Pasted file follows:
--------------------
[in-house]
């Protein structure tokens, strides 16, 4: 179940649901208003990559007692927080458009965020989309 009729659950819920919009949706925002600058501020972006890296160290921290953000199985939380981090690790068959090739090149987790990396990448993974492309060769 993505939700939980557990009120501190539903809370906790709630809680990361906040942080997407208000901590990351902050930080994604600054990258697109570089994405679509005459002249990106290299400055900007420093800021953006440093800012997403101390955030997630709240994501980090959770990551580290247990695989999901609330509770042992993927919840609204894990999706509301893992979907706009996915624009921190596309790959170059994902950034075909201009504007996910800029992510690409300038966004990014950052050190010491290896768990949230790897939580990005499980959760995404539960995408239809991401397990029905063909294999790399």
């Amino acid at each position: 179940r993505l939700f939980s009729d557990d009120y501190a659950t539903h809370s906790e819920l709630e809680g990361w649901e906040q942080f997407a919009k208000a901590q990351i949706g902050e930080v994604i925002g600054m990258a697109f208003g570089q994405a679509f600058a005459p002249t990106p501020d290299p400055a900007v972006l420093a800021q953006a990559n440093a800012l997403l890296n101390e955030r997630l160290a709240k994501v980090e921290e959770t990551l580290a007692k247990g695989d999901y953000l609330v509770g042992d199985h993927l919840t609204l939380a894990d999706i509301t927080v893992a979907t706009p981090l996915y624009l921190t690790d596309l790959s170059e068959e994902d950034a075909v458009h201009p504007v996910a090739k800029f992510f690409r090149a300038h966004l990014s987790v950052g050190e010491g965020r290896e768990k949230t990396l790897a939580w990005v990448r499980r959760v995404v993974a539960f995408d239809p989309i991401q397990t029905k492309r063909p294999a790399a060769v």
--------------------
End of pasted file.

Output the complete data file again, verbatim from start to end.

[in-house]
């Protein structure tokens, strides 16, 4: 179940649901208003990559007692927080458009965020989309 009729659950819920919009949706925002600058501020972006890296160290921290953000199985939380981090690790068959090739090149987790990396990448993974492309060769 993505939700939980557990009120501190539903809370906790709630809680990361906040942080997407208000901590990351902050930080994604600054990258697109570089994405679509005459002249990106290299400055900007420093800021953006440093800012997403101390955030997630709240994501980090959770990551580290247990695989999901609330509770042992993927919840609204894990999706509301893992979907706009996915624009921190596309790959170059994902950034075909201009504007996910800029992510690409300038966004990014950052050190010491290896768990949230790897939580990005499980959760995404539960995408239809991401397990029905063909294999790399």
């Amino acid at each position: 179940r993505l939700f939980s009729d557990d009120y501190a659950t539903h809370s906790e819920l709630e809680g990361w649901e906040q942080f997407a919009k208000a901590q990351i949706g902050e930080v994604i925002g600054m990258a697109f208003g570089q994405a679509f600058a005459p002249t990106p501020d290299p400055a900007v972006l420093a800021q953006a990559n440093a800012l997403l890296n101390e955030r997630l160290a709240k994501v980090e921290e959770t990551l580290a007692k247990g695989d999901y953000l609330v509770g042992d199985h993927l919840t609204l939380a894990d999706i509301t927080v893992a979907t706009p981090l996915y624009l921190t690790d596309l790959s170059e068959e994902d950034a075909v458009h201009p504007v996910a090739k800029f992510f690409r090149a300038h966004l990014s987790v950052g050190e010491g965020r290896e768990k949230t990396l790897a939580w990005v990448r499980r959760v995404v993974a539960f995408d239809p989309i991401q397990t029905k492309r063909p294999a790399a060769v």